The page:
The few facts that are publicly known show a problematic sequence of discussions in the governor's office at the Capitol between a candidate and contractors, thousands of dollars in campaign contributions, lucrative contract awards, a $13 million secret payoff to a losing bidder, and a bid process that was altered after the bidding had closed in order to give the winning edge to the big contributor. When that state agency head says, "I just never really anticipated this sort of attention to our little department," that obliviousness suggests incompetence; and in any other environment it would be a résumé-producing event.
Let's be clear. While these facts came to light in a political campaign, that doesn't change their fundamental nature. The heart of the issue is whether campaign money improperly influenced the contracting process and whether campaign fundraising is being run out of public facilities. These aren't partisan questions: They're honest government questions, and if it isn't the state auditor's job to follow these issues, whose is it?
Utahns for Ethical Government has asked Herbert if this episode has prompted some recommendations that would boost our D-minus in ethics laws to an A. So far, he's offered none. We've asked if he would agree to a mutual, voluntary limit on campaign contributions. He has responded that he believes contribution limitations are a violation of free speech. Curious. The U.S. Supreme Court has long upheld the constitutionality of contribution limits, as recently as the Citizens United case.
We'll continue to ask these questions, and lest this seem a gotcha game, here are some recommended answers. First, it's time to stop pretending that there is no relationship between big campaign contributions and the expectation of big favors, and it's time to stop pretending that contribution limits undermine free speech. They're a legitimate protection against election corruption, as courts have held over and over. The two gubernatorial candidates should be examples of ethical leadership and agree to voluntary contribution limits in the current campaign.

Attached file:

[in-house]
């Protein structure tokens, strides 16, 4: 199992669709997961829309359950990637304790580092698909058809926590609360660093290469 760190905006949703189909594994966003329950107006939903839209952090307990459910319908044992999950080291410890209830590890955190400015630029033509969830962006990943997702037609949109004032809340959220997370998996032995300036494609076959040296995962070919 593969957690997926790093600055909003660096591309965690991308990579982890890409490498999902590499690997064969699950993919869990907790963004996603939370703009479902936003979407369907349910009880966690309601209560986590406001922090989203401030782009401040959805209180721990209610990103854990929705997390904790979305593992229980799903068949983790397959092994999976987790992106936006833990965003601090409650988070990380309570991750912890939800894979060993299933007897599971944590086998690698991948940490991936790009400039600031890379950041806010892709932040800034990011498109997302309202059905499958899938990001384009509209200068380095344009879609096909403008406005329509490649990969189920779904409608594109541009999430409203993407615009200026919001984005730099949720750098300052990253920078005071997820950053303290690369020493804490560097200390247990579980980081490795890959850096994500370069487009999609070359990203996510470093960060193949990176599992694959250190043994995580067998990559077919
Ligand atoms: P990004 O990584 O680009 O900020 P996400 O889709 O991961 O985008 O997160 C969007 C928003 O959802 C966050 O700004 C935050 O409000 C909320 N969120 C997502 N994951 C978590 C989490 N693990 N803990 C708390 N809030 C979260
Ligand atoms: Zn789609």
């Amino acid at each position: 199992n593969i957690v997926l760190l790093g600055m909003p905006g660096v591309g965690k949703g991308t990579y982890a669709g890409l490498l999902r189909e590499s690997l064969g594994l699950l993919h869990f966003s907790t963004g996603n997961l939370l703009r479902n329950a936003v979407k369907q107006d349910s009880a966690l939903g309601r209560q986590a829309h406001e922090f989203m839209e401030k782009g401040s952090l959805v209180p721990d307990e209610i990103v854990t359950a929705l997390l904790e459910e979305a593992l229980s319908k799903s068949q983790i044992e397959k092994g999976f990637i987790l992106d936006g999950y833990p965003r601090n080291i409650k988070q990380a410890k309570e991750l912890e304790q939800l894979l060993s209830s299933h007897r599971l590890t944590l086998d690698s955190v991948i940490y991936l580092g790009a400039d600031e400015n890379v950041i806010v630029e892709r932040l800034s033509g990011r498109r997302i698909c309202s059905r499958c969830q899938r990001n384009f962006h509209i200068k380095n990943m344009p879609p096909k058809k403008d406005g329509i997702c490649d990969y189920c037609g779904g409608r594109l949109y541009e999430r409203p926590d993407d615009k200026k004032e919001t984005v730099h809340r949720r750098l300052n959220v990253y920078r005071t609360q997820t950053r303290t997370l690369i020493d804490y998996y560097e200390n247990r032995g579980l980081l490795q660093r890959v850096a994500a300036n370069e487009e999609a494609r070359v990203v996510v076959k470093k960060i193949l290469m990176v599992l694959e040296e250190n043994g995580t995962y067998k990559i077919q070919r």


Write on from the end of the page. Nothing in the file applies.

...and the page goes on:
Second, adopt the Illinois rule: If you contract with state government, you may not contribute more than $100 to a state campaign.
Third, if any state agency doesn't like the bids it receives, the director's staff should not be permitted to jigger the bid to favor any bidder. Start the process over and stay fair.
Fourth, no state property should be used for political campaigning or fundraising, and no state employees should be involved in political campaigning or fundraising on government time. Not even Congress tolerates this, and that's saying something.
Fifth, no state employees should be taking lobbyist or contractor-funded "fact-finding" trips.
Sixth, stop ignoring the election law already on the books, and enforce the prohibition against running political campaigns through political action committees. It's hard to be the enforcer when the governor's campaign is also a violator.
The $13 million payoff may have been entirely justified to avoid more expensive litigation, but there was no litigation in progress. Nevertheless, it is inconceivable that a public administrator worth his salary would fail to tell his boss, in an election year, of a $13 million glitch that would be embarrassing to explain in front of a TV camera. The only thing more inconceivable is that a boss would tolerate it.
It shouldn't take stronger ethics laws to prevent the kinds of lapses which have recently come to light. No doubt, all involved are "good" people. But the cozy system that has evolved over 25 years of one-party government, on autopilot, is not serving taxpayers well.
Karl N. Snow is a former Republican majority leader in the Utah Senate and a retired professor of public administration and management at BYU. David R. Irvine is a former Republican member of the Utah House and a Salt Lake City attorney. Both are members of the Executive Committee of Utahns for Ethical Government.